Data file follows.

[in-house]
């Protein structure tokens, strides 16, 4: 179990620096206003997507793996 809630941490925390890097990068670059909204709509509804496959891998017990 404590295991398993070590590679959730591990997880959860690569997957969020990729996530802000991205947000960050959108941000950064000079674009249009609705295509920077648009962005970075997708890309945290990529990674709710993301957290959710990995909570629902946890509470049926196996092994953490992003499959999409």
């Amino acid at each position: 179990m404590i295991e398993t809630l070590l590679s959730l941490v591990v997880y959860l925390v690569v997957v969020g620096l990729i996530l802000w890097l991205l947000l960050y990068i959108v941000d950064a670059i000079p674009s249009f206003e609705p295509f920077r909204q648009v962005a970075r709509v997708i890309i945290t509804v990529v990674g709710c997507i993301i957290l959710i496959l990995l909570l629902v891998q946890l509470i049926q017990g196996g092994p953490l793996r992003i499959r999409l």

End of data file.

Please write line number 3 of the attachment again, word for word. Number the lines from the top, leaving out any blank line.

């Amino acid at each position: 179990m404590i295991e398993t809630l070590l590679s959730l941490v591990v997880y959860l925390v690569v997957v969020g620096l990729i996530l802000w890097l991205l947000l960050y990068i959108v941000d950064a670059i000079p674009s249009f206003e609705p295509f920077r909204q648009v962005a970075r709509v997708i890309i945290t509804v990529v990674g709710c997507i993301i957290l959710i496959l990995l909570l629902v891998q946890l509470i049926q017990g196996g092994p953490l793996r992003i499959r999409l």